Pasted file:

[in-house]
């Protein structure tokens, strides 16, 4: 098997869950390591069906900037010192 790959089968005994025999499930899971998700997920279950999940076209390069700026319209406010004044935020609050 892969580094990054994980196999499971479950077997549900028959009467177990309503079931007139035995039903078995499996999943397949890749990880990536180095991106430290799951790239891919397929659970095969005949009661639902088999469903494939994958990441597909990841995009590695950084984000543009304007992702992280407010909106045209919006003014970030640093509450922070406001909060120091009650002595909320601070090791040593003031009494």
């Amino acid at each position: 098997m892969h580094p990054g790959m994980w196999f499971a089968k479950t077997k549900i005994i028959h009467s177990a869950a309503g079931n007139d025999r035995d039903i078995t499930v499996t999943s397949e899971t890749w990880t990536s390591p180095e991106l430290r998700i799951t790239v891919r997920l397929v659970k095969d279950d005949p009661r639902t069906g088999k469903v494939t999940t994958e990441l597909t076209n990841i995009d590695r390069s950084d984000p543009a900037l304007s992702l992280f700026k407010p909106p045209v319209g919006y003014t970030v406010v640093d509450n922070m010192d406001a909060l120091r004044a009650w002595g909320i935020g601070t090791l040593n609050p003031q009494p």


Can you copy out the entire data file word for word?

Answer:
[in-house]
């Protein structure tokens, strides 16, 4: 098997869950390591069906900037010192 790959089968005994025999499930899971998700997920279950999940076209390069700026319209406010004044935020609050 892969580094990054994980196999499971479950077997549900028959009467177990309503079931007139035995039903078995499996999943397949890749990880990536180095991106430290799951790239891919397929659970095969005949009661639902088999469903494939994958990441597909990841995009590695950084984000543009304007992702992280407010909106045209919006003014970030640093509450922070406001909060120091009650002595909320601070090791040593003031009494």
């Amino acid at each position: 098997m892969h580094p990054g790959m994980w196999f499971a089968k479950t077997k549900i005994i028959h009467s177990a869950a309503g079931n007139d025999r035995d039903i078995t499930v499996t999943s397949e899971t890749w990880t990536s390591p180095e991106l430290r998700i799951t790239v891919r997920l397929v659970k095969d279950d005949p009661r639902t069906g088999k469903v494939t999940t994958e990441l597909t076209n990841i995009d590695r390069s950084d984000p543009a900037l304007s992702l992280f700026k407010p909106p045209v319209g919006y003014t970030v406010v640093d509450n922070m010192d406001a909060l120091r004044a009650w002595g909320i935020g601070t090791l040593n609050p003031q009494p």